Leak Testing the entire product
Integral leak test in chamber
A chamber test is used for integral leak testing. This means that the entire test object is tested for leaks. A chamber test will not tell you the location of the leaks, but can easily be combined with a leak locating test. Typical test objects are valves, heat exchangers, plastic containers, fluid bags and fuel systems parts. Depending on the leak rate, the size of the test object and the desired cycle time there are two ways of performing a chamber test. The leak test can be in atmospheric pressure which is very simple to set up, or it can be in a low pressure chamber which requires a bit more time and effort. Chamber tests are sometimes also called accumulation tests.
Chamber test /Atmospheric Pressure
A chamber test in atmospheric pressure is very simple to set up. All you need is a fixture with a very simple hood covering the test object. There is no need for an absolutely gas tight seal. A circulation unit, usually a fan, is connected to the air volume inside the hood, to ensure an even concentration of escaping tracer gas throughout the entire volume. A certain waiting time is needed to let the escaping tracer gas accumulate inside the hood. In an automated situation an automatic sampling probe takes a sample of the air inside the hood. The operator or the system controller is then informed by the detector about the total leakage from the test object. In a manual situation a simple hand probe can be inserted under the hood to get a reading.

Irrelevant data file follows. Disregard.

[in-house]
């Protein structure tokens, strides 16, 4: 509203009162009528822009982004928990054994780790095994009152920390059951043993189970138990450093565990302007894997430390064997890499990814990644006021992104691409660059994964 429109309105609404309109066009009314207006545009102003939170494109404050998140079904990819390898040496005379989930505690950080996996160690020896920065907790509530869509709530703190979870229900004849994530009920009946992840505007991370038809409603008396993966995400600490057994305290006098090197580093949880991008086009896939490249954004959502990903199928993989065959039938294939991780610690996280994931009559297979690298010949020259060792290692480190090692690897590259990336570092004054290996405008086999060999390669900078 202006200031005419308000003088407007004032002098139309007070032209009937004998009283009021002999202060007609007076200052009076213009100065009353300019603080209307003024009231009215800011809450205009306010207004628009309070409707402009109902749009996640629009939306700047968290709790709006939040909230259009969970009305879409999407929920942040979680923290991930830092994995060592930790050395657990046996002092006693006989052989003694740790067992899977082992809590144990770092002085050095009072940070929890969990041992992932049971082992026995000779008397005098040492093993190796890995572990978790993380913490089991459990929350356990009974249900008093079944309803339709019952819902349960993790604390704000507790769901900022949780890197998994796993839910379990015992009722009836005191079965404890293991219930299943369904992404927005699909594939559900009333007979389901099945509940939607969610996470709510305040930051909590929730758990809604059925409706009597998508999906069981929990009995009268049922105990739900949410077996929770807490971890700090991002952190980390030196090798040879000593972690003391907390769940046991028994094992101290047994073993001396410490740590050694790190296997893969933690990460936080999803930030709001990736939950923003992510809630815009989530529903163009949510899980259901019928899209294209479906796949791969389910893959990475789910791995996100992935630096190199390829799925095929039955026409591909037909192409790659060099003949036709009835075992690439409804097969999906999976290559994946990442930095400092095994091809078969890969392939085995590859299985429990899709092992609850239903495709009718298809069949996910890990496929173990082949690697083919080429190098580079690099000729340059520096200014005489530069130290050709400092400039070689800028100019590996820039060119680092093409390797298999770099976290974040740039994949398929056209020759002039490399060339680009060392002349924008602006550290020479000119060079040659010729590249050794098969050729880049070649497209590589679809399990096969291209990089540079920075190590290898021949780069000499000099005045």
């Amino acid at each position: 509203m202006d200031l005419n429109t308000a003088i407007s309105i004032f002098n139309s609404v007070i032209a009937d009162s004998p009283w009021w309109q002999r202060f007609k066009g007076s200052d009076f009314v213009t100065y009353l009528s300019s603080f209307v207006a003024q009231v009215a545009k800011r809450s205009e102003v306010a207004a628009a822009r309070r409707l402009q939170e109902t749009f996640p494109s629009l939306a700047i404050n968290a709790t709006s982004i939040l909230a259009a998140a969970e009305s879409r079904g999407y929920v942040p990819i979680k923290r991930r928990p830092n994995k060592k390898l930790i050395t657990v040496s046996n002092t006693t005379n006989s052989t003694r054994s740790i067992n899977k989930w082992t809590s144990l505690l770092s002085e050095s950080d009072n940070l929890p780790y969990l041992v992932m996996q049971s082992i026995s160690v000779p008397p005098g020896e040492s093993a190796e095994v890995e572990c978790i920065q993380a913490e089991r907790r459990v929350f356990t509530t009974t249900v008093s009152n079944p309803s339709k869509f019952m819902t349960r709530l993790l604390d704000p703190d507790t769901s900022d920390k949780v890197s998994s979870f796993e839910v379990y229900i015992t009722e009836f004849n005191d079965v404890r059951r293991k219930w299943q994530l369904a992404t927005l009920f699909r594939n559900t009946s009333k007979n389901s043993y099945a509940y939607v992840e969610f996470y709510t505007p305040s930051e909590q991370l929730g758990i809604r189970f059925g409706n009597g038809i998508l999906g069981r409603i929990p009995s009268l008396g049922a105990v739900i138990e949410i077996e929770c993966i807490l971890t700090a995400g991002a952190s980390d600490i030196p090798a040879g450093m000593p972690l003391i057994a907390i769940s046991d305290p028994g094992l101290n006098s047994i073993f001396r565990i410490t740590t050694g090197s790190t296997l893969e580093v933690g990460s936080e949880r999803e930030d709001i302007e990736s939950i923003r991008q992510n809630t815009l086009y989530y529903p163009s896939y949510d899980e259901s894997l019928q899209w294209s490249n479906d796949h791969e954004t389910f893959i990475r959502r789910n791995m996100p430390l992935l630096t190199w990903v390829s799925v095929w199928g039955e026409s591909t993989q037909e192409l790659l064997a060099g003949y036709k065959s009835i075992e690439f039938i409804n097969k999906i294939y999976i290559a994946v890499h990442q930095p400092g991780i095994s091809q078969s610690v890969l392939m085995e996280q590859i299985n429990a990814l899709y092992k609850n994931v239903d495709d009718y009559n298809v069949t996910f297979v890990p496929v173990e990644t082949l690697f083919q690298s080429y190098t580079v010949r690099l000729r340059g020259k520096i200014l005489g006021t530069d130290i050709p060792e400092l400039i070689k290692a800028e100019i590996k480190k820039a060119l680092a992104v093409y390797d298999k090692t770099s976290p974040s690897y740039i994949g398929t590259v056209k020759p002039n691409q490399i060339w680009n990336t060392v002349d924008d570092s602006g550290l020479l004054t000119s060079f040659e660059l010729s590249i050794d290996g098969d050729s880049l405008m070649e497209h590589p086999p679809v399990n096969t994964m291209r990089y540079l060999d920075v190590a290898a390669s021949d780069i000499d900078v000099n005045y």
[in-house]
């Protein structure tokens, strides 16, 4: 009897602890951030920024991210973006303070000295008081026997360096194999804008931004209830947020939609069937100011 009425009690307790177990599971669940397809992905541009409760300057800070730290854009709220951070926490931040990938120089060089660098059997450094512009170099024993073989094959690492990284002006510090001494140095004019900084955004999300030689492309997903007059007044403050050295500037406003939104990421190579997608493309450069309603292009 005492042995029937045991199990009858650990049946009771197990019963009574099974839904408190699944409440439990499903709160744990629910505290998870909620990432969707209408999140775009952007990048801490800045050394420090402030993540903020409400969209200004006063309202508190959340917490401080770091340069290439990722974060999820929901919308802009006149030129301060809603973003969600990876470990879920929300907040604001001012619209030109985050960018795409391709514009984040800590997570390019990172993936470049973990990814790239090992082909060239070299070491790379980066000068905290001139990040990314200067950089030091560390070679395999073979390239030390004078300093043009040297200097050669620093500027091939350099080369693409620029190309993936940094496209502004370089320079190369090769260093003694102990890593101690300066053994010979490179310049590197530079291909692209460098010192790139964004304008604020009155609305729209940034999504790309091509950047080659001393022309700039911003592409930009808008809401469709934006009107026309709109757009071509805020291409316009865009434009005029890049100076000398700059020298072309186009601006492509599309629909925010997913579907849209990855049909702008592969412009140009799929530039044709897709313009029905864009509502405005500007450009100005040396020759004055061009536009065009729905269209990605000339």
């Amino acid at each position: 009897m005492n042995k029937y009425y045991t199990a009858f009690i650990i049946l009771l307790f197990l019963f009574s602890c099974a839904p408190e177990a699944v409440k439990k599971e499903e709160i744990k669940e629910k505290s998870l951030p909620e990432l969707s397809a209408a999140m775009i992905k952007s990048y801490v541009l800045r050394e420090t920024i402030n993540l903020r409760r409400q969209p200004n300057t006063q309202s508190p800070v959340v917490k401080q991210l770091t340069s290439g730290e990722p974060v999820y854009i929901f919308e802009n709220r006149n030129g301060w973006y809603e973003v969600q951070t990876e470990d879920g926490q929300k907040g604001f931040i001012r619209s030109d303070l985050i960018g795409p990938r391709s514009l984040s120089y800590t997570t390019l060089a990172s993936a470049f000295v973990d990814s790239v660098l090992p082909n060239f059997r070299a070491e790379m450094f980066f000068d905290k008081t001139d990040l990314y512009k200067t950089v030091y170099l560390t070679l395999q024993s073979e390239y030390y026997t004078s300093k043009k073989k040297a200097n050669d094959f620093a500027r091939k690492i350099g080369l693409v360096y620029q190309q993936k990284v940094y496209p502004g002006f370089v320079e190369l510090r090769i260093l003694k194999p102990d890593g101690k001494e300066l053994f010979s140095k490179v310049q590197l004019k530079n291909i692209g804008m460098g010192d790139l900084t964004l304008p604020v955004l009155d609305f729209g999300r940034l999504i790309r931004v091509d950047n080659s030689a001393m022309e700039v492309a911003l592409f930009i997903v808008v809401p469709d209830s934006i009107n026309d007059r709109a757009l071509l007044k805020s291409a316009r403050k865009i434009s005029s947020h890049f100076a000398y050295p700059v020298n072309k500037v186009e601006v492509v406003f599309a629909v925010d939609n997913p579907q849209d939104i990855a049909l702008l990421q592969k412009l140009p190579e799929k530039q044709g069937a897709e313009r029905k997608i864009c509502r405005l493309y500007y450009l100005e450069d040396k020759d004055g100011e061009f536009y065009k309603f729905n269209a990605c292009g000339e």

Chamber test / Low Pressure (patented)
For test objects that are larger, have a difficult geometry and/or a very small acceptable leak rate, the method of using a low pressure chamber test is sometimes preferred. The basic principle is to create a low pressure under the hood, so that escaping tracer gas concentration increases quicker than in atmospheric pressure. The less air there is to mix with, the quicker the concentration rises, the shorter the cycle time. This obviously demands a little bit more in terms of hood and fixture design and additional pumps and valves. The benefit of this method is to allow hydrogen leak testing on objects that would otherwise need a much more complicated and costly high vacuum based leak testing solution based on other tracer gases.
Testing critical points
A point test is used when you know you have a limited area where you suspect there might be a leak and locating the leak is no longer an issue. A point test is to verify if and how much a certain point is leaking. This might be a valve, a welded point, or even a limited welded seam.